Kids learn from failure if you're there to coach them
Children need practice in making decisions
Kids need particular practice with finances
There are certain seasons in Rome, where my children were born, when the days begin cool and end in sunshine. When we lived there, my preschooler and I started every one of them with the following conversation:
Me: “Here’s your fleece. It’ll be chilly outside.”
Preschooler: “No, I don’t want it.”
Me: “You’ll be cold without it.”
Preschooler: “No, I’ll be sweaty.” (Or my favorite, “No, I don’t like it when it touches my hands.”)
“So be it,” I’d think as I zipped up my own jacket. Because I knew what was coming. And sure enough, the moment we stepped outside, one of us (hint: it wasn’t me) was suddenly shivering and screeching about being “soooooo cold.” Clearly, the lesson hadn’t been learned – but I had no problem letting it sink in, one morning at a time.
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The rumor: It’s good to let your kids screw up because they learn
OK: A spring jacket is one thing, but what about letting a child spend his hard-earned allowance on something overpriced or bound to break immediately? Or letting him quit a team? Or fight with a friend? At what point does it make sense for a parent to step in, save your kid some pain and discomfort and give them a bit of your grown-up know-how?
The verdict: The tactic only works if you coach your kids on what to do differently next time
Children do need to practice making decisions – and dealing with failure – before the consequences are too great. “If kids don’t have the space to experiment and periodically make mistakes, they’ll never learn how to problem solve and cope on their own,” says Christine Koh, co-author of “Minimalist Parenting: Enjoy Modern Family Life More By Doing Less.”
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But there’s a right way to do it. The key? Coaching kids without being critical, says Ann Marie Albano, director of the Columbia University Clinic for Anxiety and Related Disorders. “I often send parents and children off to do something on purpose that will go wrong, such as to bake cakes together and to substitute baking soda for baking powder, just to see what will go wrong and then how to handle the situation,” she says. “Parents can be great coaches in asking the child questions: ‘Tell me about what happened. What do you think you can do differently next time? Can you brainstorm with me some ideas of what to do?’ Parents can act as guides, leading through problem-solving steps. But the child needs to be encouraged to put the steps into place on their own.”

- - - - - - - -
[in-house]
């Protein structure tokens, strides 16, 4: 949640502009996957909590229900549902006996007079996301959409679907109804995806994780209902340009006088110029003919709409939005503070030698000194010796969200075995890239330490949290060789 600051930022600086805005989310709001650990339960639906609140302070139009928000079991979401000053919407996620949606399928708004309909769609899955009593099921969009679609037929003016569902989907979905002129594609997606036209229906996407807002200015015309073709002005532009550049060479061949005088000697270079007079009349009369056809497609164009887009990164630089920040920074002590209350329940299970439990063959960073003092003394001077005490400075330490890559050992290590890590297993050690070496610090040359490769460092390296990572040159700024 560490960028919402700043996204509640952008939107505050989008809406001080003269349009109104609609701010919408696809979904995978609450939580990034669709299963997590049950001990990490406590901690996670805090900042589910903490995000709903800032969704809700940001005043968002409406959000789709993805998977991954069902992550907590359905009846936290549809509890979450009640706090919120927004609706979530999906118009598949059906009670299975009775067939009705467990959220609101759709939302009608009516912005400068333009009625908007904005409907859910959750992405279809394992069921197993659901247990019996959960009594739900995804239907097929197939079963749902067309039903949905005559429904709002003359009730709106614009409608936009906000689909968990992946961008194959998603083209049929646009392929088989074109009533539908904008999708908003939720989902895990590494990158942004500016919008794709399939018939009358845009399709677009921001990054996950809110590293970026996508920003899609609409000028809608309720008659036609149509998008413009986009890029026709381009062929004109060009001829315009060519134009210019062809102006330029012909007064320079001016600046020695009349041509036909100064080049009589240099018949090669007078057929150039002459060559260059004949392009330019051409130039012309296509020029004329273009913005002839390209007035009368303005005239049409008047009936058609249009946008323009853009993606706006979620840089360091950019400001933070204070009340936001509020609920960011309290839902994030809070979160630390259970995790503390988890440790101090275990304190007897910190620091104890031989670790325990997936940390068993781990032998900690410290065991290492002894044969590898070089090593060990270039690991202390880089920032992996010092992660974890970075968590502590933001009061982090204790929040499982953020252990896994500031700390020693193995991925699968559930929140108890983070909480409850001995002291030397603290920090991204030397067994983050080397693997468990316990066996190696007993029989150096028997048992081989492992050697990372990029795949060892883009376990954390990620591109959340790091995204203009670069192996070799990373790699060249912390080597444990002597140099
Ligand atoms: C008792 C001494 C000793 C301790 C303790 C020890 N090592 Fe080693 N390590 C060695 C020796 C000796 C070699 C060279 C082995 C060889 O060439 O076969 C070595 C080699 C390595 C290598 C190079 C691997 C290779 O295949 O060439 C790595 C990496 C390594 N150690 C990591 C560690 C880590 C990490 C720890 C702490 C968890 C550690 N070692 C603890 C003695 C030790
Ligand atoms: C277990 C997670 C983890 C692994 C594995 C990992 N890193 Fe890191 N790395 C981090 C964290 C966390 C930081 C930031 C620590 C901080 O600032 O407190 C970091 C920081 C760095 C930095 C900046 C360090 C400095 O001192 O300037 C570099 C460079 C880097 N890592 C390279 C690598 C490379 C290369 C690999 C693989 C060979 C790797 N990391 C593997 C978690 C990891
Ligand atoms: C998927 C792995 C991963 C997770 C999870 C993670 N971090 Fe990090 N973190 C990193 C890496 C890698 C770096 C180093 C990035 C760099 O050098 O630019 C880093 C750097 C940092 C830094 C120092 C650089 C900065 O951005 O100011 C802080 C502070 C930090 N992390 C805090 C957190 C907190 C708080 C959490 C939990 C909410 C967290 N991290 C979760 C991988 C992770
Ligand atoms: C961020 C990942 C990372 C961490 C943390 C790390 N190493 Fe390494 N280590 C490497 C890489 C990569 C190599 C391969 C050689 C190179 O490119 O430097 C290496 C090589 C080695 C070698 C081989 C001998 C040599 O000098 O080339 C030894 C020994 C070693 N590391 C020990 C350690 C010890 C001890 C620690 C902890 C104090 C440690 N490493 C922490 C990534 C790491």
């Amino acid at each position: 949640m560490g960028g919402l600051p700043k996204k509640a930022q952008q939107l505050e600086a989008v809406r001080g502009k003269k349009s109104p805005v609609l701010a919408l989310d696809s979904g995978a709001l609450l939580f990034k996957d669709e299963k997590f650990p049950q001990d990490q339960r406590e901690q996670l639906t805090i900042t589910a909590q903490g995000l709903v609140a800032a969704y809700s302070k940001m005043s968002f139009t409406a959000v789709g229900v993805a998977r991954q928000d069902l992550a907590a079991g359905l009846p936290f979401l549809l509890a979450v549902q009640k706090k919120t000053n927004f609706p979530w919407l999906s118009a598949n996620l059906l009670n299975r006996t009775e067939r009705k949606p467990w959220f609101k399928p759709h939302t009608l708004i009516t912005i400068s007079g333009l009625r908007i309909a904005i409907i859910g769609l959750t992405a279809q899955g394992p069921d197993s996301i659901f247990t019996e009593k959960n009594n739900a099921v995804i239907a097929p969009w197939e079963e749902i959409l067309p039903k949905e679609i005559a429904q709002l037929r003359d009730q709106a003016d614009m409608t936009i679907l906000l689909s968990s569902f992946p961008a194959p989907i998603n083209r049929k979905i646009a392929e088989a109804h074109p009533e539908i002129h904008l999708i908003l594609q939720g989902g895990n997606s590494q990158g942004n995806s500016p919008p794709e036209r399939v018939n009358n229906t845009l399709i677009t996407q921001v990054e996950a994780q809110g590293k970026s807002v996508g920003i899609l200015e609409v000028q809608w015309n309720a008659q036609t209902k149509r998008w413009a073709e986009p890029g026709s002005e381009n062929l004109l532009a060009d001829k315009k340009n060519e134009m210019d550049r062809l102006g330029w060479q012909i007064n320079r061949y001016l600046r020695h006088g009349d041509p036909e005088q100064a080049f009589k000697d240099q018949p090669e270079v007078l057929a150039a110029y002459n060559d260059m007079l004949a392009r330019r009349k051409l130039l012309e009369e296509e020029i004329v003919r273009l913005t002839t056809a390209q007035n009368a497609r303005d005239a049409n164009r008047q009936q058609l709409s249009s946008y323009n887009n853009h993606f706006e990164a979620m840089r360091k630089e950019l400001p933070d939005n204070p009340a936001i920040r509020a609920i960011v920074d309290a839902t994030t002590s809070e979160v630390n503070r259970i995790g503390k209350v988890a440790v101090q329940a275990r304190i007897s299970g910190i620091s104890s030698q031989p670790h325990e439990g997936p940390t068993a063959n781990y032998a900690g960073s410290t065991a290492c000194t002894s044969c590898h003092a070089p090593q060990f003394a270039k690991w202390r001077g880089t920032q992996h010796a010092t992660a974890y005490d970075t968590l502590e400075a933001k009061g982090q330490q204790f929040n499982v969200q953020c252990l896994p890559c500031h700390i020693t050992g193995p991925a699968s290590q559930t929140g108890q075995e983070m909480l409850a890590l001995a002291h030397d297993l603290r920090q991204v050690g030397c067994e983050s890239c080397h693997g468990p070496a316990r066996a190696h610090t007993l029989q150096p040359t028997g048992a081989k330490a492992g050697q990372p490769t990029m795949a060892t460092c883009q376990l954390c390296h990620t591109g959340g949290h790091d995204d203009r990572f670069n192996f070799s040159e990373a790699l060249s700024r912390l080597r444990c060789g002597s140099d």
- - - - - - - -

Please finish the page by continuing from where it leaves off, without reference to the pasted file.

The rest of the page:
Kids need practice with finances in particular. According to Bruce Feiler, author of “The Secrets of Happy Families,” 80% of kids entering college have never had a conversation with their parents about money: earning it, spending it, what it means to get into debt and so on. He says that the time for your kids to experiment with money is now, and the logic is this: It’s better to have your sixth grader be bummed that he spent five weeks’ worth of allowance on what turned out to be a fake snake on a string (like a certain husband of mine did back in the day) than to have said kid rack up 50 grand in credit-card debt by age 25.
The problem is, letting our kids slip and fall – figuratively and literally – runs counter to our instincts as parents. After all, our job is to keep them safe. As comedian Louis C.K. told David Letterman, “You have this thing: You’re supposed to raise them right. It’s not just, ‘Make them not die.’ You make them good people.”
I think we can all agree that “making kids good people” does not mean letting them fall to pieces every time they strike out, don’t earn the grade they wanted or get hoodwinked at the fair (snake buyers be warned). Albano, who is also the author of “You and Your Anxious Child: Free Your Child from Fears and Worries and Create a Joyful Family Life,” says you must let your kids make their own moves to become stable adults. Just provide the framework. “Your child isn’t sure if she wants to join a group at school? Encourage her to ask questions of the kids in the club so she can learn more about it,” she says. “Don’t do this for her, but do rehearse with her how to approach others. The teacher mis-graded an exam? Rather than calling up the teacher, role-play with your child on how she can ask the teacher to take another look at the assignment.”
The bottom line is this: Don’t step in and do the work for your kids. Don’t line up the perfect internship or correct a homework assignment after your child has gone to bed. Do ask questions, though, and do coach your kids through the possible outcomes ahead of time. If the damage is already done, take them through a play-by-play and help them figure out what to do the next time something like that happens.
And when in doubt, bring an extra fleece jacket.
This article was originally published on upwave.com.
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